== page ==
What Is Data Mining?

I have seen this question asked many times. This question has also created a popular thread in the Oracle Data Mining forum. In this post I'll discuss what data mining is and is not. I will also try to contrast data mining with other activities such as OLAP and Statistics.

Data mining has been a buzzword for sometime now. The term has been used and misused in many different contexts. Some definitions of data mining include:
"Data mining, also known as knowledge-discovery in databases (KDD), is the practice of automatically searching large stores of data for patterns. To do this, data mining uses computational techniques from statistics, machine learning and pattern recognition" [1].

"The nontrivial extraction of implicit, previously unknown, and potentially useful information from data" [2].

"The science of extracting useful information from large data sets or databases" [3].
The above definitions highlight some key elements associated with the data mining activity:
  • Automatic discovery of patterns
  • Discovery of patterns that are not easy to detect (non-trivial)
  • Creation of actionable information
  • Focus on large data sets and databases
In summary, data mining is about finding patterns in data that are not easily spotted. Many times query and reporting has been incorrectly called data mining. But to its true nature, data mining implies building models, thus the notion of automatic discovery. Data mining models create abstractions (actionable information) of the data that can be used to answer questions that one would not be able to ask the data directly using just a query.

Data Mining and Statistics
There is a great deal of overlap between data mining and Statistics. In fact most of the techniques used in data mining can be placed in a statistical framework. However, data mining techniques are not amongst traditional statistical techniques. This can lead to the impression that data mining and statistics are competing disciples. Traditional statistical method, in general, require a great deal of user interaction in order to validate the correctness of the model, and thus they are harder to automate. These methods also do not usually scale well to very large datasets. On the other hand, data mining methods are suitable for large datasets and can be more readily automated. In fact, data mining algorithms, in many cases, require large data sets for the creation of quality models.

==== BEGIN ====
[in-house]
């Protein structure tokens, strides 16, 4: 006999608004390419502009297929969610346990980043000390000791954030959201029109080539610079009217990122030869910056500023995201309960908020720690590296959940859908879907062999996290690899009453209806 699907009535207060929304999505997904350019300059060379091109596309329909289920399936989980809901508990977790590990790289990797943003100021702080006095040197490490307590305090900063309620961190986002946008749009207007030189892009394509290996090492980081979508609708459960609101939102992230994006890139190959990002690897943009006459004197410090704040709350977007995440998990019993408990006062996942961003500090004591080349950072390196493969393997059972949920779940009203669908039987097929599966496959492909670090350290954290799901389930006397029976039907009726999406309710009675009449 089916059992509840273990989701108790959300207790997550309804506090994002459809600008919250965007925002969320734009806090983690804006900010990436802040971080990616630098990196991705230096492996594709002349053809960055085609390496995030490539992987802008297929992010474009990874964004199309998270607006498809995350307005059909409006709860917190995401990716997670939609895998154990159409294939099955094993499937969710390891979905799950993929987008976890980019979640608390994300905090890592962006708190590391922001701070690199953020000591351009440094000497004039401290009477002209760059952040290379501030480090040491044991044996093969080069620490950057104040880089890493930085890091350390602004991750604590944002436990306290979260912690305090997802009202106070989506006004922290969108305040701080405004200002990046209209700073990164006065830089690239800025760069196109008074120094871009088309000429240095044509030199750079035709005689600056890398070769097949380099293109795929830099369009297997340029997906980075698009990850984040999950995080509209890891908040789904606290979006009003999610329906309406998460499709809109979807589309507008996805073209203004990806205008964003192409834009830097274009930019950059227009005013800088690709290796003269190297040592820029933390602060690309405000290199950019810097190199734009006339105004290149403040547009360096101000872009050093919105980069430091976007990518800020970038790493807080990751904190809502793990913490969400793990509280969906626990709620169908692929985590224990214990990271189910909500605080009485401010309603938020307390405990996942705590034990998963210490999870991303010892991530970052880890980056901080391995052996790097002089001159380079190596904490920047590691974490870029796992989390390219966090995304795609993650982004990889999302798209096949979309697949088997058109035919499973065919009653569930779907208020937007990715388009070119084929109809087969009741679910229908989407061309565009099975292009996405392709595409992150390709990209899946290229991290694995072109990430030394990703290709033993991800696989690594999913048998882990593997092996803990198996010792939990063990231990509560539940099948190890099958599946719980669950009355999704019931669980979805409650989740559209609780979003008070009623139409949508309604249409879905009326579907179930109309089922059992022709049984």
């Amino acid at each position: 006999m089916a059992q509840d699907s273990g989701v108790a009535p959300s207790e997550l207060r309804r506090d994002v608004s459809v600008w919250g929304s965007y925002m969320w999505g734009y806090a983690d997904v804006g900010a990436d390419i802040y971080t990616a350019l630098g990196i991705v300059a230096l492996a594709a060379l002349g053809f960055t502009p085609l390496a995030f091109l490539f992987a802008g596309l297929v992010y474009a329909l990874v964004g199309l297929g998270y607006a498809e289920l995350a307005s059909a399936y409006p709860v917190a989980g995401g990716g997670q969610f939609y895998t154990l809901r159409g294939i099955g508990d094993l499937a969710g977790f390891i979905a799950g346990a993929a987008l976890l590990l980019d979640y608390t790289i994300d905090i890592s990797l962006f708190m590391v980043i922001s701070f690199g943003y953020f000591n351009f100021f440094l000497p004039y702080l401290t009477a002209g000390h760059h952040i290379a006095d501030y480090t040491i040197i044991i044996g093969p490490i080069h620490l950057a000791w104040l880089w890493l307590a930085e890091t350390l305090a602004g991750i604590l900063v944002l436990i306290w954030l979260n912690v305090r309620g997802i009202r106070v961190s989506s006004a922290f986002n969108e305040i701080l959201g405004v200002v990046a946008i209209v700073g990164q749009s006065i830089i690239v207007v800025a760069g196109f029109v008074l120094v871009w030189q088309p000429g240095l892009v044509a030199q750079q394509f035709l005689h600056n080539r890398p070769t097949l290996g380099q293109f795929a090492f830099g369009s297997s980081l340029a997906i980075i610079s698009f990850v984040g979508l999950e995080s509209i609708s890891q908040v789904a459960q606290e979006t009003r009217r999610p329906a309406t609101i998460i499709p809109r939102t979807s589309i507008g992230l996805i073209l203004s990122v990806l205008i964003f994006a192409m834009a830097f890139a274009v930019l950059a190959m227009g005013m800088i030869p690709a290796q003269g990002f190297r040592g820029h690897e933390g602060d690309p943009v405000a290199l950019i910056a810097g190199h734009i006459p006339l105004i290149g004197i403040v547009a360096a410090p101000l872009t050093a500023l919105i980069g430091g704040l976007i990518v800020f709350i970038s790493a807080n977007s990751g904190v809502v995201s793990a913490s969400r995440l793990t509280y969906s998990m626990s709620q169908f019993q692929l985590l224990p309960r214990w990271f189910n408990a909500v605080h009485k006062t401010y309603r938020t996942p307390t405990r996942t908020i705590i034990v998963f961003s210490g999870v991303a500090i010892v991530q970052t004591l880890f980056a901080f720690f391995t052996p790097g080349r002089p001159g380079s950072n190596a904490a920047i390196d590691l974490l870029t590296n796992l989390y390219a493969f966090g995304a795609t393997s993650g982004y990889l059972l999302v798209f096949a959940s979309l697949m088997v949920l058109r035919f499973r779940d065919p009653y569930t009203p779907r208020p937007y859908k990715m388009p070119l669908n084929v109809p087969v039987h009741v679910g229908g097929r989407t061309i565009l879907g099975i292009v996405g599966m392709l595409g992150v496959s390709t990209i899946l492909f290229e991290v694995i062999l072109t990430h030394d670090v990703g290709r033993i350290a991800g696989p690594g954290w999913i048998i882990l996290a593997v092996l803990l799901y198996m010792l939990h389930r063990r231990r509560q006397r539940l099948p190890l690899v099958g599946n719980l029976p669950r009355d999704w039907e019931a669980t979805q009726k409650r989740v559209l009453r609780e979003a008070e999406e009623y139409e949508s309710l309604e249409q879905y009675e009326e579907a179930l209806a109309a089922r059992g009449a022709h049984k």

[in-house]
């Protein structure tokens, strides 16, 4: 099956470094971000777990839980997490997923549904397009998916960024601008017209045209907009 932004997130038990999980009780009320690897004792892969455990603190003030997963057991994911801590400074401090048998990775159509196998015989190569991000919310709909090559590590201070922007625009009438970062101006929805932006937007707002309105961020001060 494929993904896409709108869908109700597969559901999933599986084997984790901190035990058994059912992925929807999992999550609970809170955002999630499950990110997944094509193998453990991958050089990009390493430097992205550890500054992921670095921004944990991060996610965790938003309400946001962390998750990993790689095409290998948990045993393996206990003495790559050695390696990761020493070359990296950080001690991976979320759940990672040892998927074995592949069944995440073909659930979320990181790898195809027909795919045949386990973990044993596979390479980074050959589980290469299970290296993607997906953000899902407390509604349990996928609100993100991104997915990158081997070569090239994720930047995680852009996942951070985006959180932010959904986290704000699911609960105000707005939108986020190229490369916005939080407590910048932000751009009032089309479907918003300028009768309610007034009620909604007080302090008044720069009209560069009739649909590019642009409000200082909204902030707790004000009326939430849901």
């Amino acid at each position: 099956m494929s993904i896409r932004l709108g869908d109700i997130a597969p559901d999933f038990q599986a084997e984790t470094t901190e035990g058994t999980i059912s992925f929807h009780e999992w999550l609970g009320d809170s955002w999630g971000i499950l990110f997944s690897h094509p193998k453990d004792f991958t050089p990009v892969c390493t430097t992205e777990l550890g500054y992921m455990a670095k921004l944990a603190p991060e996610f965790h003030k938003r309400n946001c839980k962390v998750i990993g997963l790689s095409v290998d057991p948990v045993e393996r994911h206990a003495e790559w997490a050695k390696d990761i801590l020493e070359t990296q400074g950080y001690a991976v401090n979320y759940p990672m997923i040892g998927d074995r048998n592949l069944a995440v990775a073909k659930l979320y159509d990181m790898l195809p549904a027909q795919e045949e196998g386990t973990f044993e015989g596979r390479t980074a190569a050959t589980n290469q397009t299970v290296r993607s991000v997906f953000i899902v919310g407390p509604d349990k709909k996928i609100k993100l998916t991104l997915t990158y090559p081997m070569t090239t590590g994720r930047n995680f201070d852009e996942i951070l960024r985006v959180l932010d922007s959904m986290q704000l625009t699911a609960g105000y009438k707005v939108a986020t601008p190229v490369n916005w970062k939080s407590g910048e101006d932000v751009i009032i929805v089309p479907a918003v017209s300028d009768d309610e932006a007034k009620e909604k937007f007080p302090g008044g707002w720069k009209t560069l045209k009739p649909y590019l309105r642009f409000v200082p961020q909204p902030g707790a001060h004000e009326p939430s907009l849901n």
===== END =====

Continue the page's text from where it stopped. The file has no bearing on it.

Data Mining and OLAP
On-Line Analytical Processing (OLAP) can been defined as fast analysis of shared multidimensional data [4]. OLAP and data mining are different but complementary activities. OLAP analysis may include time series analysis, cost allocations, currency translation, goal seeking, ad hoc multidimensional structural changes, non-procedural modeling, exception alerting, and data mining. However, most OLAP systems do not have inductive inference (or data mining) capabilities beyond the support for time-series forecast.

Multidimensional data is a key concept in OLAP. OLAP systems provide a multidimensional conceptual view of the data, including full support for hierarchies and multiple hierarchies. This view of the data is a natural way to analyze businesses and organizations. Data mining systems (and models), on the other hand, usually do not have a concept of dimensions and hierarchies.

Data mining and OLAP can be integrated in a number of ways. For example, data mining can be used to select the dimensions for a cube, create new attributes for a dimension, and create new measures for a cube. OLAP can be used to analyze data mining results at different levels of granularity.

In future posts I will describe how to mine OLAP data and to analyze data mining results using OLAP techniques.

Readings: Business intelligence, Data mining, Oracle analytics
Posted on January 9, 2006 .